Drs. Walter H. Schottky and Erwin Gerlach received a German patent in early 1923 for the ribbon loudspeaker. It was assigned to Siemens.  Dr. Schottky then became a professor of physics in the University of Rostock.

Before he left Siemens, he filed for a patent to use a conductive ribbon in a magnetic field as a microphone transducer.
That patent was issued in December of 1923, and assigned it to Siemens.

GE acquired the ribbon microphone patent from Siemens late in the 1920s,
Dr. Harry Olsen did ribbon microphone research for GE, and then RCA. Dr. Olsen’s team developed the high quality 44 and 77 series for cinema, broadcast, recording and public address.

Ribbon mics evolved quickly through the 30s as magnetics rapidly improved in both permanent magnets and transformer cores .

Les Paul felt their 1936 RCA 44B was the first great music microphone.
“It sounds right on every voice and instrument, and I’ve used it on everything.”
82 years later, the RCA 44B and BX, made from 1936 to 1956, are recording great music every day worldwide. For the past 20 years AEA’s R44C summary of RCA’s work, the AEA R44C has been doing the same,

We’ve serviced RCA ribbons since they quit the game in 1976. In 1998 we introduced our homage to RCA’s 44B series: the AEA R44C. We’ve expanded on that BigRibbon tm theme with a complete series of AEA BigRibbons.The TEC Awards Hall of Fame inducted AEA’s R44C in 2017.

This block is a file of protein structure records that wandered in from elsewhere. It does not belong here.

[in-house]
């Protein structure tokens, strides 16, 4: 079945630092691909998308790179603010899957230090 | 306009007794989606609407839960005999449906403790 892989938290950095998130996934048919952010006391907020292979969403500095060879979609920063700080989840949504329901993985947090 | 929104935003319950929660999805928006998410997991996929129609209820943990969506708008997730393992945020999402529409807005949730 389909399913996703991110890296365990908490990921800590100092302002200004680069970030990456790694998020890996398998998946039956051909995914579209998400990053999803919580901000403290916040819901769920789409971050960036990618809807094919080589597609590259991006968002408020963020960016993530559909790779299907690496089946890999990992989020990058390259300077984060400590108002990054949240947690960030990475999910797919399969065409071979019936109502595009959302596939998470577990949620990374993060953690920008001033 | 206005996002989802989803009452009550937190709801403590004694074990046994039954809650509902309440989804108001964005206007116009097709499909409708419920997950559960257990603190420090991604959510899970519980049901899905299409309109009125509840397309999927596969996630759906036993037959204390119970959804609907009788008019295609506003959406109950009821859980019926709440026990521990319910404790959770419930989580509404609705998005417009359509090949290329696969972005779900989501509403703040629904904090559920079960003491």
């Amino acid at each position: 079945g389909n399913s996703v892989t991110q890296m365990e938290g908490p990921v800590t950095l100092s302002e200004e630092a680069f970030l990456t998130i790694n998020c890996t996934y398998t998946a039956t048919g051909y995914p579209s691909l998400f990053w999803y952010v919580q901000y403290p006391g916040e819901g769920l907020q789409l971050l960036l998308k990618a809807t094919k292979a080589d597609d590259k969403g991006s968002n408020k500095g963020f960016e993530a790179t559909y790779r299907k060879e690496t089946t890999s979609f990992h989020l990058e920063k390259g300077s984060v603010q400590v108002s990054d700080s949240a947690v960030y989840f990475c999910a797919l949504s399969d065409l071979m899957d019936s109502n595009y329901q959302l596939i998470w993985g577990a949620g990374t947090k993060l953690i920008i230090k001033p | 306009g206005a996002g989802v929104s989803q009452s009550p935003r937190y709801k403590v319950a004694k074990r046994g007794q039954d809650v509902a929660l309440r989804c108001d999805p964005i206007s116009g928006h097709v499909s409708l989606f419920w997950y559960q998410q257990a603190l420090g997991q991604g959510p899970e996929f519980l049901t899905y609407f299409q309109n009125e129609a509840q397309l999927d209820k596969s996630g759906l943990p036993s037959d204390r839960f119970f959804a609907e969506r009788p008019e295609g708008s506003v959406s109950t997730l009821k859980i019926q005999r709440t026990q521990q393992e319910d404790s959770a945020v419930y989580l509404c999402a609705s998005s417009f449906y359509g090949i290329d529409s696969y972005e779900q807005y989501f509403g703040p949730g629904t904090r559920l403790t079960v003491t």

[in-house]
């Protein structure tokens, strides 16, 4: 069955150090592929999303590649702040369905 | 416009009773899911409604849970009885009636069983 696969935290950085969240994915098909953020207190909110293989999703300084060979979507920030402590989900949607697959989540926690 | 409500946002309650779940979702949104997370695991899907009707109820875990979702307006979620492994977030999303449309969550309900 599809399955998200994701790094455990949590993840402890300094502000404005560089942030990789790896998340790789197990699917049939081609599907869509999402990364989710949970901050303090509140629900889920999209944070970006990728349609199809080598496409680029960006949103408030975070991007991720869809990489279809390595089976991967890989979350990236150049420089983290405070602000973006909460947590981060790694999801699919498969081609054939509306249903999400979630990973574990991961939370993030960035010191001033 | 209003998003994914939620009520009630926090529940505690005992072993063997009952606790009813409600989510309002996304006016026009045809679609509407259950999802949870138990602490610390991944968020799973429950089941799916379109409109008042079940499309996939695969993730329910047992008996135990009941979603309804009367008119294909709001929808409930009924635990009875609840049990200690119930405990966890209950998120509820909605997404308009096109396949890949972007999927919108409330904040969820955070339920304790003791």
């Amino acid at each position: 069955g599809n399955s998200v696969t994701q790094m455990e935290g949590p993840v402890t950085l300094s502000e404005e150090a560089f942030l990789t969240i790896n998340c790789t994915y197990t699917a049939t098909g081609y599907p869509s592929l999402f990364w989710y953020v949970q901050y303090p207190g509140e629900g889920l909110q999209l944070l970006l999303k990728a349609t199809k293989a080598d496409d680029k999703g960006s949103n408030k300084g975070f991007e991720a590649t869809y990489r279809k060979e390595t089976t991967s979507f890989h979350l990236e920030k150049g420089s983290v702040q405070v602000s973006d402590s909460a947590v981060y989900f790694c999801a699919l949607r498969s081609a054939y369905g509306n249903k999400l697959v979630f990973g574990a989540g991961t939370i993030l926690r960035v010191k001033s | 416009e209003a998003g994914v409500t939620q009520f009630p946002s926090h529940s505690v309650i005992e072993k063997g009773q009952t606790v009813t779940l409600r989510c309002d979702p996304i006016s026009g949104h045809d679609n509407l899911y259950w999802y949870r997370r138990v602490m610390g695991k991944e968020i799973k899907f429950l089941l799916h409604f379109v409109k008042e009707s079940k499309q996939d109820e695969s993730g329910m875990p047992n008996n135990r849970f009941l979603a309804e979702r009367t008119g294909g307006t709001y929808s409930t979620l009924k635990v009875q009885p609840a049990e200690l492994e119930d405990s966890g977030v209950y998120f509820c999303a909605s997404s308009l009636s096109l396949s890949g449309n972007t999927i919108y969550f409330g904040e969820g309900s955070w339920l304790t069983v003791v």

Our thanks to all who made this possible.


Wes Dooley

September 17th 2018 @ 22:30 by Brad Dick Editor

Bob Speiden, I think, deserves credit not given here. To my mind his SF-12 (1987) re-invigorated the ribbon mic market, at least in North America, with his almost-copy of an old Bang & Olufsen mic, using modern neodymium magnets and a fixed 90º relationship between one ribbon and the other, instead of the trouble-prone adjustable design of the B&O. This mic had a neutral sound characteristic and nearly flat frequency response to about 13kHz, making it suitable for mid field placement for the recording of large acoustic events He hand made about 50, then lost his eyesight and passed the torch to Royer, whose SF-12 is nearly identical, save the transformer which had a laminated core and was replaced by Royer with a toroidal.

February 28th 2019 @ 17:51 by Russell Dawkins

Russell, David Royer of Royer and Mojave Audio mic fame has credited Bob Speiden with early advice on building ribbon mics. Thank you for your comment.

February 28th 2019 @ 18:03 by Frank Beacham Editor